Tomas Schramek

Principal Character Artist

Tomas Schramek View Gallery

Biography

Tomas Schramek was born in Bratislava, Czechoslovakia (Slovakia) and has been a professional dancer since the age of 15, dancing with National Theatre Ballet School, Slovak Folk Dance Ensemble SLUK, while studying for and obtaining a Bachelor of Fine Arts from the Academy of Musical and Theatrical Arts (VSMU) in Bratislava. He joined The National Ballet of Canada in 1969 and was promoted to Principal Dancer in 1973. Mr. Schramek became a Principal Character Artist in 1990. Mr. Schramek was appointed Company Teacher in 1992 and was Assistant Ballet Master from 2005 to 2010.

“Veteran dancer Tomas Schramek gave poor old Catalubutte a perplexed and discombobulated sadness that made us feel sorry for all creatures set upon by wicked fairies.”
The Hamilton Spectator

As a Principal Dancer, Mr. Schramek performed most of the leading male classical roles, including Prince Florimund in The Sleeping Beauty, Prince in Swan Lake, Albrecht in Giselle, James in La Sylphide, Romeo and Mercutio in Romeo and Juliet, Colas in La Fille mal gardée, Franz in Coppélia and Catalinon in John Neumeier’s Don Juan.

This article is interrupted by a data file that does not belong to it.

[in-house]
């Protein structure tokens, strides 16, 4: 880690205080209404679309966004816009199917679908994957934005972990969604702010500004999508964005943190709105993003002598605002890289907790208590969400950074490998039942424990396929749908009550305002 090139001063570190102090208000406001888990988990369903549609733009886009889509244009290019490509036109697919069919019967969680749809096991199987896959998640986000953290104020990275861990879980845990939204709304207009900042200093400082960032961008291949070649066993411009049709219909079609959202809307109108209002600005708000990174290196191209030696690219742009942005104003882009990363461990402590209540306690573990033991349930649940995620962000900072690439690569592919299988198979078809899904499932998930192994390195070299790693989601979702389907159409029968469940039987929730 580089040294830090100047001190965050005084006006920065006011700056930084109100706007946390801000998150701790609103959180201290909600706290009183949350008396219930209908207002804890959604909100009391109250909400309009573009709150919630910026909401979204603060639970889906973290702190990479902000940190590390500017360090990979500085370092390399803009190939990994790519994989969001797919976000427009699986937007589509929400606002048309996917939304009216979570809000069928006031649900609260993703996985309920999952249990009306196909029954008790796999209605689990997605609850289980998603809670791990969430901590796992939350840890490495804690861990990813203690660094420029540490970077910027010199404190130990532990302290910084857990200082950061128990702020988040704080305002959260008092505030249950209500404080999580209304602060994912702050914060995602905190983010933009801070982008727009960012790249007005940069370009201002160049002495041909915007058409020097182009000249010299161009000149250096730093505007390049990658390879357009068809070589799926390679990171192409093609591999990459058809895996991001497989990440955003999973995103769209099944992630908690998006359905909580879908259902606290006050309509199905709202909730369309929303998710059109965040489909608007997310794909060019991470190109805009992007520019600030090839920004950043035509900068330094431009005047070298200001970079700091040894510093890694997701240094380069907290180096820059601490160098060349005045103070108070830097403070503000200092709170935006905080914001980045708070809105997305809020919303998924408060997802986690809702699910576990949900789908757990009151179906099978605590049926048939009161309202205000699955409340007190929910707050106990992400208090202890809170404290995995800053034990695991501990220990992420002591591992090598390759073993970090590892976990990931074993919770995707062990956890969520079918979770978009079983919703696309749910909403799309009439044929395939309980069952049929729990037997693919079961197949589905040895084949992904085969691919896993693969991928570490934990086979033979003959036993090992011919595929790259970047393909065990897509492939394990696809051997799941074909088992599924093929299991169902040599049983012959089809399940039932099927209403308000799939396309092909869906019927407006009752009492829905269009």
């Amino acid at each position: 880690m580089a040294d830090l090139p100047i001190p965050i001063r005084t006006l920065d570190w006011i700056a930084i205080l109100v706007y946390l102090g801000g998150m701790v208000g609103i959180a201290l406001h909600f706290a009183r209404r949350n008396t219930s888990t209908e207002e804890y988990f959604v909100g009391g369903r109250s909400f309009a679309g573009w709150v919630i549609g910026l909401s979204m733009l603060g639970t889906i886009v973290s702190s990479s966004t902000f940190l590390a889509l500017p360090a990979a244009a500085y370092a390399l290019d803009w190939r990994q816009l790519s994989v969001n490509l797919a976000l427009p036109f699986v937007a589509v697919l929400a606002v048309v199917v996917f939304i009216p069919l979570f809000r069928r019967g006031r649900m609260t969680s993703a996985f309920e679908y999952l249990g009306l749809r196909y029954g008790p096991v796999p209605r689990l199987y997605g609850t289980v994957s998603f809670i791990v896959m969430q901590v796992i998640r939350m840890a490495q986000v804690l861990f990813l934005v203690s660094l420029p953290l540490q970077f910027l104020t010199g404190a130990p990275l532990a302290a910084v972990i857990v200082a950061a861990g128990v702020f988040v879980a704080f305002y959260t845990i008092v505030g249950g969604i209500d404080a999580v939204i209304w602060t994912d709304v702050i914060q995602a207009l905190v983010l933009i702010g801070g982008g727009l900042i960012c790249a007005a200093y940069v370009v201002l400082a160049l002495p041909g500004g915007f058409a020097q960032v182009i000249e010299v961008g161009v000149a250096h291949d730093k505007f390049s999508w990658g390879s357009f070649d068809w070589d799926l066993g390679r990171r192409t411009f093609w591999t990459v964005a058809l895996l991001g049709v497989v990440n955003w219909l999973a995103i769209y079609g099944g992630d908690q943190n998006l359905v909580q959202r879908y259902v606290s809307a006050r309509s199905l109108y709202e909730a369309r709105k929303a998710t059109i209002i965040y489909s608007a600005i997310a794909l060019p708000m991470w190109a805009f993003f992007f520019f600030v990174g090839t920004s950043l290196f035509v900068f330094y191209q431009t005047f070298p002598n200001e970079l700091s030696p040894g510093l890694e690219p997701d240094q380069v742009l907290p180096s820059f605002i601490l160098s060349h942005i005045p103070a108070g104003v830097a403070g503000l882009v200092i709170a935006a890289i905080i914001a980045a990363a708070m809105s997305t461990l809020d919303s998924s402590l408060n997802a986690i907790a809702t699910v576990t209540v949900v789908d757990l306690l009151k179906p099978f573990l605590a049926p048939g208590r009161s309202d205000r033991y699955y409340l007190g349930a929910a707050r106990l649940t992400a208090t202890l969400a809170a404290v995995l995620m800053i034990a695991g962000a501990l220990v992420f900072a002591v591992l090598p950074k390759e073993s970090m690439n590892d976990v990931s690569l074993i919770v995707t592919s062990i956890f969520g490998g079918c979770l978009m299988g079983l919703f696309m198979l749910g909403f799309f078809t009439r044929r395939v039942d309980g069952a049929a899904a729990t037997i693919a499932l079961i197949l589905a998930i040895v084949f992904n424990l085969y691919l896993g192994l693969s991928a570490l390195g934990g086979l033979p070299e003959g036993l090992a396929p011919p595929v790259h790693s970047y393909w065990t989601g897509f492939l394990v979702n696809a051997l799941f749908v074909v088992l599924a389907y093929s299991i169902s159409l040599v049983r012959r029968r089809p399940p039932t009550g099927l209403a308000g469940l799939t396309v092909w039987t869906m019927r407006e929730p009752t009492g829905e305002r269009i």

As a Principal Character Artist, Mr. Schramek’s roles include Yslaev in A Month in the Country, Friar Lawrence in Romeo and Juliet, Gremio in The Taming of the Shrew, Widow Simone in La Fille mal gardée, the title role in Don Quixote, Dr. Coppelius in Coppélia and the lead role in The Concert.

In 2004, Mr. Schramek was honoured by the Slovak Republic at a gala celebration for his accomplishments as a dancer living abroad.

Quick Facts

Born: Bratislava, Czechoslovakia
Trained: Slovak Folk Dance Ensemble SLUK in Czechoslovakia
Joined: 1969
Principal Character Artist since: 1990

Quotes

Giselle
“Tomas Schramek… as the grizzled Duke of Courland… gives a detailed performance that suggests the way maturity denies romance in favour of politically appropriate alliances.”
— Ballet Review

The Sleeping Beauty
“As Catalabutte, Master of Ceremonies and factotum, Tomas Schramek gave the man the necessary dignity.” 
— Ballet Review